Thursday, 31 May 2007

Commitment Fee

Last night Deb and I saw Pirates of the Caribbean: At World's End in the Gold Class cinema at Indooroopilly. But what I want to talk about is the booking fee they charged me to reserve the tickets.

When I called up during the week to book, I mentioned that I had gift certificates. The phone operator replied that there was now a charge of $2.75 per ticket to book for Gold Class over the phone. My immediate gut reaction was that Birch, Carroll and Coyle are money-grubbing. I probed a little further and learned that the booking fee does not apply if I come to pick up the tickets in person, and this just confused me. Why charge a booking fee for one specific contact channel?

So I did some thinking about it and decided that it must be what I'd call a "commitment fee", meant to ensure that phone bookings result in actual sold seats rather than just hopeful reservations. If you've paid something for the tickets, they must have found, you're more likely to show up. I didn't feel any better about the system, but I understood it.

An idea struck me later. If the object is to ensure that people show up for their bookings, then it's only the ones who don't show up that need a prod. But how do you charge a fee only to no-shows? My solution is to refund the booking fee when the customer shows up. That way the incentive is maintained - enhanced, even - and my ire at the situation is completely removed. Problem solved.

Mokalus of Borg

PS - It'll never happen.
PPS - But I plan to write a letter.

Wednesday, 30 May 2007

Lost and found

In mid-March, I found a flash drive near a bus stop. I printed a flyer and hung it up there to see if I could find the owner and, of course, had to include some contact details. I put my mobile number on there. The first call I received was from an incredulous girl whose only explanation for the flyer was that the police must have forced me to do it. She didn't quite believe that there are people in the world who would try to return lost property of their own free will. After our brief conversation, she sent me a four word text message: "You strange, nice person.." I just hope she would be led to find out what makes a person like that. It's a seed moment, and I have the impression that I'm just part of a much larger story here.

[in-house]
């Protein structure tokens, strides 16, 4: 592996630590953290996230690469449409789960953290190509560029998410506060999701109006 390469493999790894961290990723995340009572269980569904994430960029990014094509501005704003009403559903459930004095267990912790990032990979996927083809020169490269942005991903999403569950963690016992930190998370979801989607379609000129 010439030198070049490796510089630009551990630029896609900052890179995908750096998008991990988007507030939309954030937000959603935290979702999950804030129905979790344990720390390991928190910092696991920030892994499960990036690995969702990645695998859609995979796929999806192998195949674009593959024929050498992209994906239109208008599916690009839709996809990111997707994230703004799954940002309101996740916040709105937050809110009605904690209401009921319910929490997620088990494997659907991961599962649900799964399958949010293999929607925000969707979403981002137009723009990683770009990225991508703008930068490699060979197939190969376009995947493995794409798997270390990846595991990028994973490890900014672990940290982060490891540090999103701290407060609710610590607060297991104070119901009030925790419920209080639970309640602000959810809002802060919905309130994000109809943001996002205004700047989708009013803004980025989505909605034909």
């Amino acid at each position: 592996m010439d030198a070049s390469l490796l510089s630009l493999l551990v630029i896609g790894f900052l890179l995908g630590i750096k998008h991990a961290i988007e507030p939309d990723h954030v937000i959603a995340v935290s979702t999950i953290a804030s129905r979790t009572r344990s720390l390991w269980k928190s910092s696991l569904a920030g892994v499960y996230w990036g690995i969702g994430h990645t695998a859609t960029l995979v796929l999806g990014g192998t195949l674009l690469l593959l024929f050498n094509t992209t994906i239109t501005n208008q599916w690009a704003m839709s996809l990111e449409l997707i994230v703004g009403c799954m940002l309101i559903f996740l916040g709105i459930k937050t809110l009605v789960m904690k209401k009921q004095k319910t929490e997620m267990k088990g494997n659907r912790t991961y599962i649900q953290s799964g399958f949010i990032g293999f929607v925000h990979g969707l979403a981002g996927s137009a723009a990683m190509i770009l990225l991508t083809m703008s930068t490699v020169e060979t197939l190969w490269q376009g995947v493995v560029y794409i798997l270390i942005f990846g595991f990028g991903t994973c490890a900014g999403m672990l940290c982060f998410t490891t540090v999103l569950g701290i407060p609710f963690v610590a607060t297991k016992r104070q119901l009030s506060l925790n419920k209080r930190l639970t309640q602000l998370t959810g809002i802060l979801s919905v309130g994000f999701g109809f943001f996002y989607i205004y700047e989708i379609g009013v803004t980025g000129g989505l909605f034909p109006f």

Mokalus of Borg

PS - Of course it's a larger story.
PPS - It's a life story.

Tuesday, 29 May 2007


For some bibliophiles, it might be handy to keep their reading list elsewhere and have it managed by the library. Each item could be delivered by mail as the previous one was returned. In essence, it would be Netflix for books.

Mokalus of Borg

PS - Not sure how much you could charge for it, though.
PPS - Probably just postage.

UPDATE: Lifehacker linked to BookSwim on 23-Aug-2007. Their base plan is $20/month for 3 books at a time.

Monday, 28 May 2007

Married Life

So far I'm enjoying married life because so far it involves a holiday and getting tons of presents. I'm all on board for more of that, but I'm aware that's not how it goes. It would be impossible for me to know what I've gotten into just yet, but living with Deb so far has been good. We're still arranging our bedroom and other bits and pieces, tidying up and moving things around. When it all settles down, I'll have time to think.

Mokalus of Borg

PS - For now, unpacking and sleep.
PPS - I predict at least a month before things are completely settled.

Thursday, 24 May 2007

Friday Zombie Blogging: 28 Weeks Later

I've recently seen 28 Weeks Later, the sequel to 2002's 28 Days Later. First impressions were that it was a bit heavy on the gore. I've struggled to understand why I see zombie movies at all when I'm not a fan of gore, and I settled on the survivor stories. I like seeing how people hold up under life or death struggles. Zombie movies provide a setting of a well-defined yet somehow unpredictable enemy.

In 28 Weeks Later, post-zombie England is being repopulated by the US army, but one immune carrier of the Rage virus starts a new outbreak and the fragile reconstruction comes to an unfortunate end. Everyone becomes a target, not just for the infected humans, but for the "peace-keeping" snipers too. The story follows the children of the immune woman, whose blood may be the key to fighting the deadly infection.